It's too early to conclude much based on our sample size of one. There's always the chance that our drive was defective or subject to a firmware bug. We'll be updating this section once we get a new drive in house for additional testing.

Introduction Inside the Intel SSD 335 and Test Setup


View All Comments

  • Per Hansson - Tuesday, October 30, 2012 - link

    No, it does not work like that.
    A slow DMM might take a reading every second.
    An example, in seconds:
    1: 2w
    2: 2w
    3: 2w

    A fast DMM might take readings every 100ms:
    1: 2w
    2: 0.5w
    3: 2w
    4: 0.5w

    As you see a DMM does not take a continous reading, it takes readings at points in time and averages those...

    An SSD drive might actually change power levels much more frequently, like every millisencond (consider their performance, how long does it take to write 4KB of data as an example?)
  • hrga - Thursday, November 01, 2012 - link

    dont think SSD even try to write such a small amount of data as 4kB every milisecond considering how large buffers usually have 128GB LPDDR2. So thes kind of small writes occur in bursts when they accumulate every 15-30s (at least hope so as this was case with hard drives) That ofc depends on firmware and values in it. Reply
  • Per Hansson - Thursday, November 01, 2012 - link

    That makes no difference, I sincerely hope that no drive waits 15 > 30 seconds to write data to disk because that is just a recipe for data loss in case of power failure or BSOD.
    I also hope no drive uses a 128GB write cache. (Intel's in house controller keeps no user data in cache as an example, but I digress)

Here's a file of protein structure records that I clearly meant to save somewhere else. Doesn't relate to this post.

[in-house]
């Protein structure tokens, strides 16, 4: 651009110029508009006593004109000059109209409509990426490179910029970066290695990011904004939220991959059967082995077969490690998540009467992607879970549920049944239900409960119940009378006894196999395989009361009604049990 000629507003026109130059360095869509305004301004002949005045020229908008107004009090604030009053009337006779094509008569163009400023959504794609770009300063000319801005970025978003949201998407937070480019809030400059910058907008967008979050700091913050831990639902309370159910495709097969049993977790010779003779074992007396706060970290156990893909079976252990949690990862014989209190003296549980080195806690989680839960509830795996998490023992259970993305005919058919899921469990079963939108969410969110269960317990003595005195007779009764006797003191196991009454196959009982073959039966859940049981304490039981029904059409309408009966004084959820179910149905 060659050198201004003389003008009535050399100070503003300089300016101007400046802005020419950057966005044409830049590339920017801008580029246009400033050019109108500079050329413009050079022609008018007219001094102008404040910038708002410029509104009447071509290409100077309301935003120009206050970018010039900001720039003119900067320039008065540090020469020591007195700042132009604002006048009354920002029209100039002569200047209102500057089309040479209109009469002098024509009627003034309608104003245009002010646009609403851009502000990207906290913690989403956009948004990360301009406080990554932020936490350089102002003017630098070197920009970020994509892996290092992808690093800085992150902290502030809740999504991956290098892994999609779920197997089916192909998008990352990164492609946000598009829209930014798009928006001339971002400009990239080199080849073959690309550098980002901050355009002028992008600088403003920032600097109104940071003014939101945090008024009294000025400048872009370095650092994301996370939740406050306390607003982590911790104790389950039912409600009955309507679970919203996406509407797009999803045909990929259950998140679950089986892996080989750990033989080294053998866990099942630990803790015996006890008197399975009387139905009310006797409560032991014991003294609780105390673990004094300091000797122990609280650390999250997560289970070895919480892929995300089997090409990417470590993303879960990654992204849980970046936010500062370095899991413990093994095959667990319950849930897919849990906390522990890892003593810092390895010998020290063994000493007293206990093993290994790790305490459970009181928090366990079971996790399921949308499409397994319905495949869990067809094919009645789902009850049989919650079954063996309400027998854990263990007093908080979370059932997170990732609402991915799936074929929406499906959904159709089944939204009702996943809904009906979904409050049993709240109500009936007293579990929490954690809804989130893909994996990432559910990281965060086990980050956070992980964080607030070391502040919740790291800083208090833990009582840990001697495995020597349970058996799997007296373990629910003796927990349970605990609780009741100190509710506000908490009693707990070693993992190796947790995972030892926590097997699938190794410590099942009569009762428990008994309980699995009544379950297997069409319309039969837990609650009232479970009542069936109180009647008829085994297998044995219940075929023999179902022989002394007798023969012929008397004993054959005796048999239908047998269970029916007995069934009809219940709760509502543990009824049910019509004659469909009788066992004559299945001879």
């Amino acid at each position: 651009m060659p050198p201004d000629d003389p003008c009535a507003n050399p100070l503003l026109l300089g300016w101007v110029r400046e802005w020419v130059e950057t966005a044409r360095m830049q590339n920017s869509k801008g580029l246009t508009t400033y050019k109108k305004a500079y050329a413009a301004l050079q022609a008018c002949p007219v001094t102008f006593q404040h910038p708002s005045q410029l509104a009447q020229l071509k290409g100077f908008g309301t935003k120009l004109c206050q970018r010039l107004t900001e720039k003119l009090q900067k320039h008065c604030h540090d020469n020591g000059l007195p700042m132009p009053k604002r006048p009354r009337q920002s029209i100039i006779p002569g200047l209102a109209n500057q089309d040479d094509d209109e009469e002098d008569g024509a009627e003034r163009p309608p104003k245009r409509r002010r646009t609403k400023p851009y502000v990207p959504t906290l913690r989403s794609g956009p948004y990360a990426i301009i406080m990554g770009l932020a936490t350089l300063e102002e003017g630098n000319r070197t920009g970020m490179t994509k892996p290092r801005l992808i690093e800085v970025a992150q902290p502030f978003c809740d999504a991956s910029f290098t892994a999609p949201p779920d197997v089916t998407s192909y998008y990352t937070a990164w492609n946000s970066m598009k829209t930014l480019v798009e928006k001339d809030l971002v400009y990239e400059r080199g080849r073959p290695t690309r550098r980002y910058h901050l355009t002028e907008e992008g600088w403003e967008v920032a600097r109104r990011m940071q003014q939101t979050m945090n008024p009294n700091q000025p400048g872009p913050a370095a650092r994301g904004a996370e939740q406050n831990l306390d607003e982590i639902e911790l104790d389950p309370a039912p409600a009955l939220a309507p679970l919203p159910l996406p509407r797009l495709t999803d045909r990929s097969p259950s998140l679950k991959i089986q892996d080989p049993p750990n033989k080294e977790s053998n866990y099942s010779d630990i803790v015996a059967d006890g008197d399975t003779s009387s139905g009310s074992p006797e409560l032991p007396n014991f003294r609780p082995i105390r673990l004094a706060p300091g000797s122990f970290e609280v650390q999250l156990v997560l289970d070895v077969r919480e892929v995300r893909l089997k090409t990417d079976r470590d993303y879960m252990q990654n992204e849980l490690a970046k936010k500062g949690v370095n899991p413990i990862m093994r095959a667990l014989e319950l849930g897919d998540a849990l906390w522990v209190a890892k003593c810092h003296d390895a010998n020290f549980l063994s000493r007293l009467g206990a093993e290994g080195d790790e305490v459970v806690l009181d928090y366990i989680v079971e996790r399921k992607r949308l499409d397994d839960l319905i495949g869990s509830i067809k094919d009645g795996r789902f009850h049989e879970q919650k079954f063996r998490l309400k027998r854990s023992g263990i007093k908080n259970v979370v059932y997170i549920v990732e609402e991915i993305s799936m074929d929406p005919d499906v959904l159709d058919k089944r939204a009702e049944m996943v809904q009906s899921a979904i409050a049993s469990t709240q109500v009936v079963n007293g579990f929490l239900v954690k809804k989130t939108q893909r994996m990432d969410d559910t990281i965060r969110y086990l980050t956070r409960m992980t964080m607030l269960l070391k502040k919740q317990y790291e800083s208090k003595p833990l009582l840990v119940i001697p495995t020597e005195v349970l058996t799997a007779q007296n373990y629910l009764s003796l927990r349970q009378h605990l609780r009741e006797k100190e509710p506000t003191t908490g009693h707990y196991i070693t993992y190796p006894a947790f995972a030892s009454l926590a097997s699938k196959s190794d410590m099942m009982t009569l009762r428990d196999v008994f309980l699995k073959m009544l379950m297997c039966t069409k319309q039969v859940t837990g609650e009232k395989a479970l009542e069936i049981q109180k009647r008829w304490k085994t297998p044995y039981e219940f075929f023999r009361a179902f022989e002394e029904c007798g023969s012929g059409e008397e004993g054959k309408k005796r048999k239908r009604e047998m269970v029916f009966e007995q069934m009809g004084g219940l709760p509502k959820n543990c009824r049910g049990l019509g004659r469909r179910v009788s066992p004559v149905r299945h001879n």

Even if the drive waits a minute before it writes the 4KB of data you must still have a DMM capable of catching that write, which is completed in less than a millisecond.
    Otherwise the increased power consumption during the disk write will be completely missed by the DMM
  • Mr Alpha - Monday, October 29, 2012 - link

    Wouldn't it make more sense to the idle power consumption on a platform that supports DPIM? The idle power usage is mostly a matter on mobile devices, and it is on those you get DPIM support. Reply
  • sheh - Monday, October 29, 2012 - link

    The text says total writes were 1.2TB, (+3.8TB=) 5TB, and 37.8TB. The screenshots show "host writes" at 1.51TB, 2.11TB, and 3.90TB? Reply
  • sheh - Monday, October 29, 2012 - link

    And why the odd power on hours counts? Reply
  • Kristian Vättö - Monday, October 29, 2012 - link

    You are mixing host writes with the actual NAND writes. Host writes are the data that the host (e.g. an operating system) sends to the SSD controller to write. NAND writes show much is written to the NAND.

    When the SSD is pushed to a corner like I did, you will end up having more NAND writes than host writes because of read-modify-write (i.e. all user-accessible LBAs are already full, so the controller must read the block to a cache, modify the data and rewrite the block). Basically, your host may be telling the controller to write 4KB but the controller ends up writing 2048MB (that's the block size).
  • extide - Monday, October 29, 2012 - link

    Block size is 2048KB* Reply
  • sheh - Monday, October 29, 2012 - link

    So the write amplification in the end was x9.7?

    Are NAND writes also reported by SMART?

    And with the messed up power on count, how can you know the rest of the SMART data is reliable?
  • Kristian Vättö - Tuesday, October 30, 2012 - link

    Yes, write amplification was around 9.7x in the end. That makes sense because the drive becomes more and more fragmented the more you write to it.

    As you can see in the screenshots, the SMAT value F9 corresponds to NAND writes. Most manufacturers don't report this data, though.

    We just have to assume that the values are correct. Otherwise we could doubt every single test result we get, which would make reviewing impossible. The data makes sense so at least it's not screaming that something is off, and from what I have read, we aren't the only site who noticed weird endurance behavior.